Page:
As a fan of Super Metroid, I was really excited leading up to the release of Axiom Verge. Everything I had seen on it screamed that it was an effort to recapture the joy of playing that beloved SNES classic.
It took only minutes within booting up the game to see that they knocked it out of the park in regards to the graphics. They felt like a glorious version of a 16 bit game but with added details and a smooth framerate that could only be achieved with a higher processor. That’s not to say that there wasn’t the occasional misstep, sometimes I would come across an enemy that was just a color swap from a previous one, but nothing is perfect. These blemishes however, were all but forgiven once I dug deeper and realized that every weapon and power up had a unique animation, bosses were larger than life and well detailed and the backgrounds themselves possessed imagery that not only contributed to the fantastic alien atmosphere but on occasion served a purpose by hinting at the larger narrative.
I only wish that the sound design could have been as successful. That’s not to say that it didn’t replicate the midi era but it just felt flat overall. Sure, enemies and weapons had their own sound effects and even the music differentiated between geographical regions or even boss fights but all of them were just there and rather uninspired. I couldn’t be blamed for throwing on my own soundtrack and to be honest if I was playing this game for the music, I would have been better served to just look into another type of game all together.
This genre is in actuality all about the gameplay and while not perfect, Axiom Verge did some things very well. To be clear, I am not referring to the controls in this statement. Right from the onset and throughout, the game handled just as I expected and Trace (the main protagonist) did not suffer from having his actions rebel against my actual button presses. What I was referring to, is the fine balancing act that this genre has to maintain between progressing through levels and backtracking for alternate paths or collectibles once new powers have been obtained.
I had a blast while I was working through the linear portions of the game. Shooting aliens, making jumps and figuring out boss patterns in order to eventually best them was spot on. On the other hand, finding a new power up was a bit of a polarizing feeling as I liked the prospect of testing out its capabilities but hated that it meant more backtracking. Let me put it simply, backtracking was not fun. The levels were designed in a way that a new discoverable was placed seemingly as far away as possible from the actual power up it required. This meant that I would have to push my memorization to the limit or as was usually the case, plod around endlessly until I happened upon the one area that would allow me to progress. By the time I stumbled upon my destination any potential feeling of discovery had been replaced by a relief that the tedium was over. At least it meant that I would then be back to the fun linear part.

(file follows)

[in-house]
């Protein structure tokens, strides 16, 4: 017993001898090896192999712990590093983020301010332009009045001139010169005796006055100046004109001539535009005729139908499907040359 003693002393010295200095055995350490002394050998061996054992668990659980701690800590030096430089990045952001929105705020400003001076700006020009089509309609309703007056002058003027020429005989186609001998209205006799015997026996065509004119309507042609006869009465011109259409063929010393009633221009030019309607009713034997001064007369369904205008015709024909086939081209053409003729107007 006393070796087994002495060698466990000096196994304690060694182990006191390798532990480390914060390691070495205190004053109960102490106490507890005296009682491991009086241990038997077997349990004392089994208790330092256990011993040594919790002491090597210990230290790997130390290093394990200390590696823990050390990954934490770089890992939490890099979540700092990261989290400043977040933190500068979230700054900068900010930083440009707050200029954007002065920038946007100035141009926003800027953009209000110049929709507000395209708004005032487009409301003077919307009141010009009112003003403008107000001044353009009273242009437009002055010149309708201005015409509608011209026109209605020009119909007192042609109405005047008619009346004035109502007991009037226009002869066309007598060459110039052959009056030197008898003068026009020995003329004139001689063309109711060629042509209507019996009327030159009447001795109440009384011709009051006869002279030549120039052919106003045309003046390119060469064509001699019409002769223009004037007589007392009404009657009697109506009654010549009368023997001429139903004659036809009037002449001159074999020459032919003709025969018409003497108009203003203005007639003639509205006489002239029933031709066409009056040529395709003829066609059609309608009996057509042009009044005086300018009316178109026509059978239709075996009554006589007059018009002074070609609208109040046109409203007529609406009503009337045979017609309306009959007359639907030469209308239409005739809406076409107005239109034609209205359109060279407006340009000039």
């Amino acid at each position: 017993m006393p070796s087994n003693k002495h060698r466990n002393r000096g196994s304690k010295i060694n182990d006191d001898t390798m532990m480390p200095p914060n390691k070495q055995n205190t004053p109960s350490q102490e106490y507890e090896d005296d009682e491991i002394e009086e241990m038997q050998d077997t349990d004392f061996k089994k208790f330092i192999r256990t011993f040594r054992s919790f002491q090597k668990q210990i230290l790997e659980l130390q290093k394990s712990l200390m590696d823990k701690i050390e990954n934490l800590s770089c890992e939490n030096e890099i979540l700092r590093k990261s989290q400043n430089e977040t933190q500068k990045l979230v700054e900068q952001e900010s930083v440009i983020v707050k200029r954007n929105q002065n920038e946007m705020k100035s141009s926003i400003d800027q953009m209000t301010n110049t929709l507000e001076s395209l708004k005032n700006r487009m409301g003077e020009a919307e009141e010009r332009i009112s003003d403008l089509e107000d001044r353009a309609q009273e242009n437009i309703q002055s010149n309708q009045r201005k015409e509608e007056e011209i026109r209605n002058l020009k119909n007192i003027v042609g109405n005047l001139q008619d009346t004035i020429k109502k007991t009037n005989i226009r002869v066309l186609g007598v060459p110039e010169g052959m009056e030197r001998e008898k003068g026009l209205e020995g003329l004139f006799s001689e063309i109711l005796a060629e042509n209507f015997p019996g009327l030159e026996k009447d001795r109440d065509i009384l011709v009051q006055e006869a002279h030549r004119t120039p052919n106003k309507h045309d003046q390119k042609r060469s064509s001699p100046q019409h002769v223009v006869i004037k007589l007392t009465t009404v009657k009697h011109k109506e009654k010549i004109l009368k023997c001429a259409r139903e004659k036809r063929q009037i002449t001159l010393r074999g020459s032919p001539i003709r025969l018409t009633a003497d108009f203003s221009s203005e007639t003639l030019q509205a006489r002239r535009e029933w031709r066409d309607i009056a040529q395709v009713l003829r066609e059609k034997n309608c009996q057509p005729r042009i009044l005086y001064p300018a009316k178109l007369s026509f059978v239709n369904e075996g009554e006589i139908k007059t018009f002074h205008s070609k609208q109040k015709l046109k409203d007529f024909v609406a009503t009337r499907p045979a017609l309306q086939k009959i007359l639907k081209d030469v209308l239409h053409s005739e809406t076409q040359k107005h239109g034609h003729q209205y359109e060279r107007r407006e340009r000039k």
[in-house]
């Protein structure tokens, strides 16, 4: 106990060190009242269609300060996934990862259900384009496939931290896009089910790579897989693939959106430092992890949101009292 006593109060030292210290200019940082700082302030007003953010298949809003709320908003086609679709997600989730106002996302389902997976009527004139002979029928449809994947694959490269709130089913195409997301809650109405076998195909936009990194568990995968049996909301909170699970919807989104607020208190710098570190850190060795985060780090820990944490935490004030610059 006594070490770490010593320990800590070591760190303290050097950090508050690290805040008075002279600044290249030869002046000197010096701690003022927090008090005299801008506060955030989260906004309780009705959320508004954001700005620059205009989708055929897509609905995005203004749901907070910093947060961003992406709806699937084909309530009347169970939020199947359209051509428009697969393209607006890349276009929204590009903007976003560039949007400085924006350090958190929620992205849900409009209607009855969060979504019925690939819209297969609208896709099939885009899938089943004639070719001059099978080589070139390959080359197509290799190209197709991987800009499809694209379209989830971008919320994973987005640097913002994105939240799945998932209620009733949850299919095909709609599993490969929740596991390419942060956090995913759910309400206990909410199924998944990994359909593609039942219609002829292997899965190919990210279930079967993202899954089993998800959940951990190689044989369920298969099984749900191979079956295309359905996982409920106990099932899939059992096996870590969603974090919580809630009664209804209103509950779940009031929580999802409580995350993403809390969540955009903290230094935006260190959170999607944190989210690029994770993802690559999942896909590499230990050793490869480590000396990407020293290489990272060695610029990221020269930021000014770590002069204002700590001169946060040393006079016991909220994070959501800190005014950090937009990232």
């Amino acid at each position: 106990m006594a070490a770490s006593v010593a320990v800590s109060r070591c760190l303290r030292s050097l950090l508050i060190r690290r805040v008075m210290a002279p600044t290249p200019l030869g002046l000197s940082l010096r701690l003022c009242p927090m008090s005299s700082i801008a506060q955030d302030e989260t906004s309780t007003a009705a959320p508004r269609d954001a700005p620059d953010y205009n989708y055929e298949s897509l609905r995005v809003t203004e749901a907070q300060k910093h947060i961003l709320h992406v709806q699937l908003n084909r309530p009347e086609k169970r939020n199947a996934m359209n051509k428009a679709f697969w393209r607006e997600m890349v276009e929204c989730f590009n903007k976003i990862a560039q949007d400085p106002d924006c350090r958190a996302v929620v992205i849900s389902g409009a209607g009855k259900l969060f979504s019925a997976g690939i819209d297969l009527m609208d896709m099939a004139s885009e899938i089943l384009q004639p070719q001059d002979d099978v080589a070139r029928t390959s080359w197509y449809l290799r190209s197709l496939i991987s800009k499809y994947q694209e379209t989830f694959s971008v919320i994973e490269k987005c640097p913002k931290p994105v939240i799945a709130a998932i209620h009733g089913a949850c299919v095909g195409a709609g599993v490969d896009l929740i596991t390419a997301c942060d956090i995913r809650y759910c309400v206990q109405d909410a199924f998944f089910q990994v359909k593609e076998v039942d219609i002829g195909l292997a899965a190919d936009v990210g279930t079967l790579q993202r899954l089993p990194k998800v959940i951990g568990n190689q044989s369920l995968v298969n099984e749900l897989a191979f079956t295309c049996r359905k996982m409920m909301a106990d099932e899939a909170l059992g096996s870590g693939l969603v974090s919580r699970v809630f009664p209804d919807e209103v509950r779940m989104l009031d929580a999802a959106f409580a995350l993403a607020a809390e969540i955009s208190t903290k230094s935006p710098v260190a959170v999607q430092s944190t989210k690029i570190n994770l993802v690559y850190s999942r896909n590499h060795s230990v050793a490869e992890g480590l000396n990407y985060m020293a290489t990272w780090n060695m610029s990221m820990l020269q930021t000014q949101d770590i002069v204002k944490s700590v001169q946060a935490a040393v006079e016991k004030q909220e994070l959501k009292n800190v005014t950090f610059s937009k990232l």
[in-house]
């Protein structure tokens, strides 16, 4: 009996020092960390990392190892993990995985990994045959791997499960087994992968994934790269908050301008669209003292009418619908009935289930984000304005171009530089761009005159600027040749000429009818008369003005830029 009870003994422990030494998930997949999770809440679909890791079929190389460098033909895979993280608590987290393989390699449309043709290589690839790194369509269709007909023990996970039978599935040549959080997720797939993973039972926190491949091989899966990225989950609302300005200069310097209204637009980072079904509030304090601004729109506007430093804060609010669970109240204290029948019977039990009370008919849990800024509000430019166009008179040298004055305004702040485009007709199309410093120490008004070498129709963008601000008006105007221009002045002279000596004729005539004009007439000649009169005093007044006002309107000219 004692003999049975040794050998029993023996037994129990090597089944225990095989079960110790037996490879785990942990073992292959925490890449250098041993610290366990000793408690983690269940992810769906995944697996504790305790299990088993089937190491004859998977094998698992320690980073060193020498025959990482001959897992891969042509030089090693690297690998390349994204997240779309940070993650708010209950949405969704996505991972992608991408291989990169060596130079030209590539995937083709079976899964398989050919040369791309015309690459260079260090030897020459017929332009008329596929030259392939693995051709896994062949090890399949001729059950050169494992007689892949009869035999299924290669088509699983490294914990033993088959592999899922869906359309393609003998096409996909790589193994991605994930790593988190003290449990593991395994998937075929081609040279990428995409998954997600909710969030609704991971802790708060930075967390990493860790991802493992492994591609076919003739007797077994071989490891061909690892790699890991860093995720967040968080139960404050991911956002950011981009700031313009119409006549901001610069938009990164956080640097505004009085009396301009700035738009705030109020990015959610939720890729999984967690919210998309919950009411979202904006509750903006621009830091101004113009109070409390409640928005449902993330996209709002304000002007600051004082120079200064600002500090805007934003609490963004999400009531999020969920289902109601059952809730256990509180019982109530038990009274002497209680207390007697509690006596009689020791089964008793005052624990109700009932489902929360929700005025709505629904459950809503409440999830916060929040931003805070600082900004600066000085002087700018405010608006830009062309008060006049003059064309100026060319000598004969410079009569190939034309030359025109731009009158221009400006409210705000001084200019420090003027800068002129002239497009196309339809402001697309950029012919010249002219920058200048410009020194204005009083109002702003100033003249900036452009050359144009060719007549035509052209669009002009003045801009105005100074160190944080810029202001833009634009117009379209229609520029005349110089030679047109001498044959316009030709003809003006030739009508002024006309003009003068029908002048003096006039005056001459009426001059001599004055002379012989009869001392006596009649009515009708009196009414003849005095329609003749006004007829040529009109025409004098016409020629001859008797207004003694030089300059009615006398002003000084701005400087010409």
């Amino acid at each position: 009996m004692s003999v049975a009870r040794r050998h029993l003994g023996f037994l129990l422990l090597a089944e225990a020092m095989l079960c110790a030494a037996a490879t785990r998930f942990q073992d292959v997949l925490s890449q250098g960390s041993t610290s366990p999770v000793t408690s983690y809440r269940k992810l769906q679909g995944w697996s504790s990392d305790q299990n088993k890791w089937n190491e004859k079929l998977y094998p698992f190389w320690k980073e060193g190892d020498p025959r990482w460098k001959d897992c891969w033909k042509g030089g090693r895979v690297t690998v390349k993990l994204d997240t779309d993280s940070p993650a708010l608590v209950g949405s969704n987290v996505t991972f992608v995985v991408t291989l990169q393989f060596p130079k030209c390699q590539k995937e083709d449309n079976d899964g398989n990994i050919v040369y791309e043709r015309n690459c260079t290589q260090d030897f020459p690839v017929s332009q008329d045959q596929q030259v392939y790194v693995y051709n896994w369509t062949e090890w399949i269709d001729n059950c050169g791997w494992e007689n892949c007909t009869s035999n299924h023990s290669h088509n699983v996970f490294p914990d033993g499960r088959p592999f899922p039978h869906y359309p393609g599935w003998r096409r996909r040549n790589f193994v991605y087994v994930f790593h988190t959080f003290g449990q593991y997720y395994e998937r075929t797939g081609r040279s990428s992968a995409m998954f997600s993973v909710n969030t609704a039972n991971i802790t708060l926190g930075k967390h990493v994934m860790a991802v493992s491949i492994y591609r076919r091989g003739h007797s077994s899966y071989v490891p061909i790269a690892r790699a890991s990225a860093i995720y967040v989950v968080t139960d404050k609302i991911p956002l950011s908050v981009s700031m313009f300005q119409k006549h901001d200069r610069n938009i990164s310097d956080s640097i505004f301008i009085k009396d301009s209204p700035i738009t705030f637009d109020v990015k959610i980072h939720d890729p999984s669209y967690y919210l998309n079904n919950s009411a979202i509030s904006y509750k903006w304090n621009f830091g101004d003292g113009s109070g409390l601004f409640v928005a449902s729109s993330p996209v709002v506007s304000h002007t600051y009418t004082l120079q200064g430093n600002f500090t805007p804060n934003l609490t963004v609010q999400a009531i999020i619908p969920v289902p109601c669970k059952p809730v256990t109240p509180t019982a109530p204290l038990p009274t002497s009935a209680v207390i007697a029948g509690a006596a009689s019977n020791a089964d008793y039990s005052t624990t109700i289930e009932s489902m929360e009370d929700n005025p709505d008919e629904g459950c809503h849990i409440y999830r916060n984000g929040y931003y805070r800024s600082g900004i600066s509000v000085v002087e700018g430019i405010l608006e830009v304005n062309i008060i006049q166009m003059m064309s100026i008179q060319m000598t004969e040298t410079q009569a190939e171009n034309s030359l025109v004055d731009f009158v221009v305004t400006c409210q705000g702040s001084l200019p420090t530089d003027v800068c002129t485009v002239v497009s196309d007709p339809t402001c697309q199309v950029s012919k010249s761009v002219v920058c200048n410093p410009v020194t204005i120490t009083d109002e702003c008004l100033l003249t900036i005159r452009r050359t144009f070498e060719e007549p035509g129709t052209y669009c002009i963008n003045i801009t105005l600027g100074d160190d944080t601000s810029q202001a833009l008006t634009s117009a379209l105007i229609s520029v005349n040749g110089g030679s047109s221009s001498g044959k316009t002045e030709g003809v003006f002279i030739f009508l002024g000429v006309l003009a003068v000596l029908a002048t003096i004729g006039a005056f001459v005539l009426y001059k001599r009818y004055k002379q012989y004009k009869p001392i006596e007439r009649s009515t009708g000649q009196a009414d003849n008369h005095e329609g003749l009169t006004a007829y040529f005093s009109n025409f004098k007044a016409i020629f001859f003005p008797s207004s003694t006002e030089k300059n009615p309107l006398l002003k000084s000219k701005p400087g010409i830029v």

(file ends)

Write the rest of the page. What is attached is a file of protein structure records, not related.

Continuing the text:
The story in Axiom Verge is actually one of the better ones within the genre, if it can be found. It begins with an intro showing us that Trace is a scientist and working on some sort of experiment when things go terribly wrong and an explosion collapses the building that he is in. Rather than perishing, he awakens in an alien pod and hears a strange voice in his head telling him to grab the gun in the next room. From this point on the story telling relies heavily on the player exploring for collectible journals in order to fill in the gaps and I have already expressed how much fun backtracking is in this game. To rely only on the events Trace experiences and his limited interactions with the denizens of this alien world would leave an incomplete narrative begging for further interpretation. As I did not do a playthrough of the game where I found all of the collectibles, I had to resort to reading an online story synopsis and that’s a real shame as the narrative itself is wonderfully crafted, with great twists and turns and is only doing itself a disservice through its chosen delivery process.
There are obviously people who have a bit more patience for exploration or a computer like memory that will not see any problems with the game and should pick it up as soon as possible on one of the many consoles it’s available on. Anyone else might want to ask themselves first if they have any other games in the genre to play and exhaust those options first. Super Metroid it is not. However, even with its shortcomings, I can’t see regret being a word associated with a purchase of this title.